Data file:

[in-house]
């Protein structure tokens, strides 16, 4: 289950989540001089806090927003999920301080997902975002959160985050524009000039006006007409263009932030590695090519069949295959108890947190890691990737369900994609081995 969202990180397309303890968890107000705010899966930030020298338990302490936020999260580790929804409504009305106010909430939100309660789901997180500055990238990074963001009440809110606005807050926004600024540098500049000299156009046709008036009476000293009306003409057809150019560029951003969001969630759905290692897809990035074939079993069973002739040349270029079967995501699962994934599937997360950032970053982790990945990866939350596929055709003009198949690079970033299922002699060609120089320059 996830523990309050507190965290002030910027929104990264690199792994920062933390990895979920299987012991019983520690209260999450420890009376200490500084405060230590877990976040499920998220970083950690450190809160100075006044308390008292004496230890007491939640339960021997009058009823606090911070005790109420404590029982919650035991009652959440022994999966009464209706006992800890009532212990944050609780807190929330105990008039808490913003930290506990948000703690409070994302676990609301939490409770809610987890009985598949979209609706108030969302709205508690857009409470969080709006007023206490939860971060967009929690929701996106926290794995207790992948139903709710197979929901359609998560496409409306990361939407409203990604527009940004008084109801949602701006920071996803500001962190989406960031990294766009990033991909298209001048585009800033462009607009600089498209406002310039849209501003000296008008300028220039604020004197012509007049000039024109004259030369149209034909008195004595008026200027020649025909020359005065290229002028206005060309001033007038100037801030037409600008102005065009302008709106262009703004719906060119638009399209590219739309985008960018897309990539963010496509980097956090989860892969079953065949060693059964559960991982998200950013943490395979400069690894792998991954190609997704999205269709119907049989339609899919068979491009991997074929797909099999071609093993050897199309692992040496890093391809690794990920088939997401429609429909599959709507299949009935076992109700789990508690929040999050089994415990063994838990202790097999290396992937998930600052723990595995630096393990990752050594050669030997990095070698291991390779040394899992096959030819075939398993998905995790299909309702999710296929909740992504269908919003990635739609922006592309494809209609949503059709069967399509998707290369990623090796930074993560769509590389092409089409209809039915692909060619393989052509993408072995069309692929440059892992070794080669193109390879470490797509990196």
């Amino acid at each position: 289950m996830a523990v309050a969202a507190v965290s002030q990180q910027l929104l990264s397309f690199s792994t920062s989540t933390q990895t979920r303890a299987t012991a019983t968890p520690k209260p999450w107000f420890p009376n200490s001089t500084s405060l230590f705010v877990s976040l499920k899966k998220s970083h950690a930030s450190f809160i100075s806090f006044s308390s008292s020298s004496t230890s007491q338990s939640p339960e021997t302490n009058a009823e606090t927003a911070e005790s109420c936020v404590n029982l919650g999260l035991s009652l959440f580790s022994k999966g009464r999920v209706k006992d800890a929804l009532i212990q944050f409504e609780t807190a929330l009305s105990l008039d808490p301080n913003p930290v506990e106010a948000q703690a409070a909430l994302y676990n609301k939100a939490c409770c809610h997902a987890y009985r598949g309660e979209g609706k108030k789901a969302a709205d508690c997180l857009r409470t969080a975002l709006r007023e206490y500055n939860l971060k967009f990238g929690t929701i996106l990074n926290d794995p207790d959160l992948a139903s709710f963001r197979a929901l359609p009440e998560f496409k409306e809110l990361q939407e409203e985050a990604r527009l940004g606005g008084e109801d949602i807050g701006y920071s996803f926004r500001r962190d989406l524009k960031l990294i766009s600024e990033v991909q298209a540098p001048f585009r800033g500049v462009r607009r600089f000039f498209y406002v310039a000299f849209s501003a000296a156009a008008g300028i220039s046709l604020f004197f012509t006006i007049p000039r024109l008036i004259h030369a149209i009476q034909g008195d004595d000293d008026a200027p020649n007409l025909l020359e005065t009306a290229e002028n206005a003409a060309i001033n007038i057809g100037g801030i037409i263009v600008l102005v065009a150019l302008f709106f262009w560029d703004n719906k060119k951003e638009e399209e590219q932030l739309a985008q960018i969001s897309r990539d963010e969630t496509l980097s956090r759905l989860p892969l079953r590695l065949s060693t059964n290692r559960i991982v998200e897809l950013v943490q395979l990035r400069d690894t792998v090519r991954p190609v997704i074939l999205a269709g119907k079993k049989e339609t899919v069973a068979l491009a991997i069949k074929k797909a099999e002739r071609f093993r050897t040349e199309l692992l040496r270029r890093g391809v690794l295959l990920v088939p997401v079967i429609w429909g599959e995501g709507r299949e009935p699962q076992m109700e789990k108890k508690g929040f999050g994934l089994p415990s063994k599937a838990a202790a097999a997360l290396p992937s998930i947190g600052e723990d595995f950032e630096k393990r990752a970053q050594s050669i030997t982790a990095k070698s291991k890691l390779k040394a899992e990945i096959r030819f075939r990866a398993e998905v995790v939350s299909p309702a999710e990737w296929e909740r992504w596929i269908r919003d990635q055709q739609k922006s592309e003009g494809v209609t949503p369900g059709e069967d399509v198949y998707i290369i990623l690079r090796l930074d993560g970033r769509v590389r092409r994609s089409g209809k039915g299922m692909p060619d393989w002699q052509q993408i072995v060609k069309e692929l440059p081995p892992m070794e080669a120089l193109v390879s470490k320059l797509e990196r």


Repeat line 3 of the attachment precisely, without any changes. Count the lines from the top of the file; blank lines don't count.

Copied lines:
């Amino acid at each position: 289950m996830a523990v309050a969202a507190v965290s002030q990180q910027l929104l990264s397309f690199s792994t920062s989540t933390q990895t979920r303890a299987t012991a019983t968890p520690k209260p999450w107000f420890p009376n200490s001089t500084s405060l230590f705010v877990s976040l499920k899966k998220s970083h950690a930030s450190f809160i100075s806090f006044s308390s008292s020298s004496t230890s007491q338990s939640p339960e021997t302490n009058a009823e606090t927003a911070e005790s109420c936020v404590n029982l919650g999260l035991s009652l959440f580790s022994k999966g009464r999920v209706k006992d800890a929804l009532i212990q944050f409504e609780t807190a929330l009305s105990l008039d808490p301080n913003p930290v506990e106010a948000q703690a409070a909430l994302y676990n609301k939100a939490c409770c809610h997902a987890y009985r598949g309660e979209g609706k108030k789901a969302a709205d508690c997180l857009r409470t969080a975002l709006r007023e206490y500055n939860l971060k967009f990238g929690t929701i996106l990074n926290d794995p207790d959160l992948a139903s709710f963001r197979a929901l359609p009440e998560f496409k409306e809110l990361q939407e409203e985050a990604r527009l940004g606005g008084e109801d949602i807050g701006y920071s996803f926004r500001r962190d989406l524009k960031l990294i766009s600024e990033v991909q298209a540098p001048f585009r800033g500049v462009r607009r600089f000039f498209y406002v310039a000299f849209s501003a000296a156009a008008g300028i220039s046709l604020f004197f012509t006006i007049p000039r024109l008036i004259h030369a149209i009476q034909g008195d004595d000293d008026a200027p020649n007409l025909l020359e005065t009306a290229e002028n206005a003409a060309i001033n007038i057809g100037g801030i037409i263009v600008l102005v065009a150019l302008f709106f262009w560029d703004n719906k060119k951003e638009e399209e590219q932030l739309a985008q960018i969001s897309r990539d963010e969630t496509l980097s956090r759905l989860p892969l079953r590695l065949s060693t059964n290692r559960i991982v998200e897809l950013v943490q395979l990035r400069d690894t792998v090519r991954p190609v997704i074939l999205a269709g119907k079993k049989e339609t899919v069973a068979l491009a991997i069949k074929k797909a099999e002739r071609f093993r050897t040349e199309l692992l040496r270029r890093g391809v690794l295959l990920v088939p997401v079967i429609w429909g599959e995501g709507r299949e009935p699962q076992m109700e789990k108890k508690g929040f999050g994934l089994p415990s063994k599937a838990a202790a097999a997360l290396p992937s998930i947190g600052e723990d595995f950032e630096k393990r990752a970053q050594s050669i030997t982790a990095k070698s291991k890691l390779k040394a899992e990945i096959r030819f075939r990866a398993e998905v995790v939350s299909p309702a999710e990737w296929e909740r992504w596929i269908r919003d990635q055709q739609k922006s592309e003009g494809v209609t949503p369900g059709e069967d399509v198949y998707i290369i990623l690079r090796l930074d993560g970033r769509v590389r092409r994609s089409g209809k039915g299922m692909p060619d393989w002699q052509q993408i072995v060609k069309e692929l440059p081995p892992m070794e080669a120089l193109v390879s470490k320059l797509e990196r």